As the kids work, resist the urge to give tips, hints, or help.  If they can’t figure it out for themselves, the problem is too hard.  They must learn to do it on their own.

If the task is too hard for them, don’t tell them the solution.  Put the task on hold and give them an easier task.

Step 5: When the kids find a solution, have them talk you through their thinking process.  

It’s important to understand what parts of the process they are good at and what parts they need work on.

Ok now you may be saying this is too easy or obvious but give it a try.  Sometimes we overlook the obvious so think of it as a good skills assessment.

Teaching Kids Problem Solving Skills | critical thinking, problem solving activities for kids, fun challenges, free printable, child development, life skill

Strategies for tough problems and brain farts

In solving problems, we all hit those walls of “I don’t know how”, “I can’t do it”, [insert whining excuse of choice here].  Therefore, TA DA, we give you strategies to break out of those tough problems and brain fog.

1 – Work backwards.  This can seriously open up the mind to new ideas.

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Me: Siri, how do I work backwards if I don’t have a solution to work backwards from?

Siri: Ask Google.  That question just fried my circuits.

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To work backwards without a solution, clearly identify the conditions you want your eventual solution to fulfill.   Then think of how you can make these conditions happen.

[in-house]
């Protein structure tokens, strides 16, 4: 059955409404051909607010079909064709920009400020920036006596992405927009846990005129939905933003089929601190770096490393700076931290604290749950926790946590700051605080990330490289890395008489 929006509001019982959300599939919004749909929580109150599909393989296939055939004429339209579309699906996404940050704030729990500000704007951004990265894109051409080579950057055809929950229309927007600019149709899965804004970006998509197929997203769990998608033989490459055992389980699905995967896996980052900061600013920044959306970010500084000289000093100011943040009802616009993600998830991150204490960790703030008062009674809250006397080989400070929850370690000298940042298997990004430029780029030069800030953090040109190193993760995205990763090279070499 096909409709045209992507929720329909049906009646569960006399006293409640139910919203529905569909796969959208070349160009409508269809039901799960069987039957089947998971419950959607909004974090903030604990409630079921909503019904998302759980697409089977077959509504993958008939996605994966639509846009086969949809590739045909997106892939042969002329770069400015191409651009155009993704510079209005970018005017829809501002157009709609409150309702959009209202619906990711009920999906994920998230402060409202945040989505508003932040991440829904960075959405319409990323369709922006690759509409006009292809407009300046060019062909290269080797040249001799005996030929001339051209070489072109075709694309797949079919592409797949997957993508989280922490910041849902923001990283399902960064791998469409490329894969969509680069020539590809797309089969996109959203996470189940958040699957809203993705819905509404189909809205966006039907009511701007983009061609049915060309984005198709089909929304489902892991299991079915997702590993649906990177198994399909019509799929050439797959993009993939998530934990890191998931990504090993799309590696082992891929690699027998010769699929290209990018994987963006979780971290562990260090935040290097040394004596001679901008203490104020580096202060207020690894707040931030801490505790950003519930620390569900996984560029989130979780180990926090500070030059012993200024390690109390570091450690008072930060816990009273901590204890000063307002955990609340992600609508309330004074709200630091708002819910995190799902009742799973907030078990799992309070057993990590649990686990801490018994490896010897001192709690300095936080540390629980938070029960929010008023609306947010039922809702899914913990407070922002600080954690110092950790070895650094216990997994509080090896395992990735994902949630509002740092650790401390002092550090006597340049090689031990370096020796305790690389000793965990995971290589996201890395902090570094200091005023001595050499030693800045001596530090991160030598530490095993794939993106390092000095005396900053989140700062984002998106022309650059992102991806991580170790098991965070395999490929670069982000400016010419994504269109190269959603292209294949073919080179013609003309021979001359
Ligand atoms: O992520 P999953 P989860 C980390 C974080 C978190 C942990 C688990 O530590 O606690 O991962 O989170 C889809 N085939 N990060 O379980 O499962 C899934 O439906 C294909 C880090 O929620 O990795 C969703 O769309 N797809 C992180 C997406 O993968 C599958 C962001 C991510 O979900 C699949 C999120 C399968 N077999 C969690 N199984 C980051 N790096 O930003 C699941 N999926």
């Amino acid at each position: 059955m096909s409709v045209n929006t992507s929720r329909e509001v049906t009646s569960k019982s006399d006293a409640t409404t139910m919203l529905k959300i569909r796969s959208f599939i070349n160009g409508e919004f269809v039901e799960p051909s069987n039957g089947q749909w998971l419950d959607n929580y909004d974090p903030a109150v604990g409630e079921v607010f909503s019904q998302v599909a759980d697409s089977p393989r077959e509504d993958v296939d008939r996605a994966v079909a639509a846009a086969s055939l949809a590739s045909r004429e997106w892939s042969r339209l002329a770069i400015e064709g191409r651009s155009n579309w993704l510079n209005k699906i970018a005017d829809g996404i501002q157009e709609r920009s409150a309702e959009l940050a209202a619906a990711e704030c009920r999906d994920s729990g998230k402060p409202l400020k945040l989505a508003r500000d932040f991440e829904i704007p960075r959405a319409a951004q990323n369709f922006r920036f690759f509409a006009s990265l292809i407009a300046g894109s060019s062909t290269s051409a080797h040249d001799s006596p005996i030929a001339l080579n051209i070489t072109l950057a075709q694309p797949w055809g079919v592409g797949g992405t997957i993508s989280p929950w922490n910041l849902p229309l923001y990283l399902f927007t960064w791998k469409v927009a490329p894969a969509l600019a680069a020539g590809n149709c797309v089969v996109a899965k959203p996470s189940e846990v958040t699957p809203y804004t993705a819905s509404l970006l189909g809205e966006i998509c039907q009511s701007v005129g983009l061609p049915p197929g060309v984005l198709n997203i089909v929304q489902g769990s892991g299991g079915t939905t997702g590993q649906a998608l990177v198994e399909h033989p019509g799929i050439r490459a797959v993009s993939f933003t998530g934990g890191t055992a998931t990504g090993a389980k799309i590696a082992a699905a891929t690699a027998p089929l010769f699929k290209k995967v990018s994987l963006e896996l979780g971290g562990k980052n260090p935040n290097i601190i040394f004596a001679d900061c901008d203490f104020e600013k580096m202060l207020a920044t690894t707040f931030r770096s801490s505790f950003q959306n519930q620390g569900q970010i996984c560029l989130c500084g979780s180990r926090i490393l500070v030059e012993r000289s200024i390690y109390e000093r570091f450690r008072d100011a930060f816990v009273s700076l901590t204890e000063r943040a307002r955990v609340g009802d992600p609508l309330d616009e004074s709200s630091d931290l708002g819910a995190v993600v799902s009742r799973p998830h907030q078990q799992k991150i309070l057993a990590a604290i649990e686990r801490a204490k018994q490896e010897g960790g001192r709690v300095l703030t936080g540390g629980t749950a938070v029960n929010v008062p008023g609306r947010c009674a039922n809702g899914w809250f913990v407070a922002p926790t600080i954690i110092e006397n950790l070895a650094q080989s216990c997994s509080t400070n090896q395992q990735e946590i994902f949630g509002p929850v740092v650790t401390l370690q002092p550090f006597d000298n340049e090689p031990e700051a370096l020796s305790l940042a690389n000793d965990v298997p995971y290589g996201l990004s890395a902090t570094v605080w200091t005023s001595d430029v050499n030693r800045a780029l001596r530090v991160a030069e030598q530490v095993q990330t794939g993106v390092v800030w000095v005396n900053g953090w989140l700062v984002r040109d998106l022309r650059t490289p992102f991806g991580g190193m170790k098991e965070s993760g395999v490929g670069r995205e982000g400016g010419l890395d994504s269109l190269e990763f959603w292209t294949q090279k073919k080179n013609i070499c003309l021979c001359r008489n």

2 – Brainstorm the WORST possible solutions to the problem, go through them, and see if any might be a good place to start or at least spark a new (and hopefully better) idea.

Example: Task is getting Frisbee off the roof without getting on the roof.

Worst solutions: Throw a piece of meat up and a vulture will come to knock it off, pay the Air Force to retrieve it, build a go-go gadget arm to grab it, convince it to come down with loving words, etc.  

See why we call them the worst solutions?  But maybe the gadget arm idea sparks another idea for some kind of reaching device.  You never know when inspiration will hit.

3 – Just start messing around and playing with available tools and supplies.  Touching and playing with stuff is a great way to get the creative juices flowing.

And there you have it!  Do you feel the little grey brain cells moving yet?  Problem solving skills are probably not at the top of your to-do list but they are a hidden gem and worth the time to help our kids develop.  Plus, it’s fun get out there and solve some problems together!

See you outside!

Teaching Kids Problem-Solving Skills | critical thinking, problem solving activities for kids, fun challenges, free printable, child development, life skill

Hey there! This is Isaac and Stephanie Ashby from Tyee Outdoor Experience and we get families OUTSIDE. Lessons, games, resources, and activities that pull you outside every day because you enjoy it, not because it is a box to check off on a list of things you “should be doing”. Throw out inconvenient, boring, or expensive. We know you’ve got this!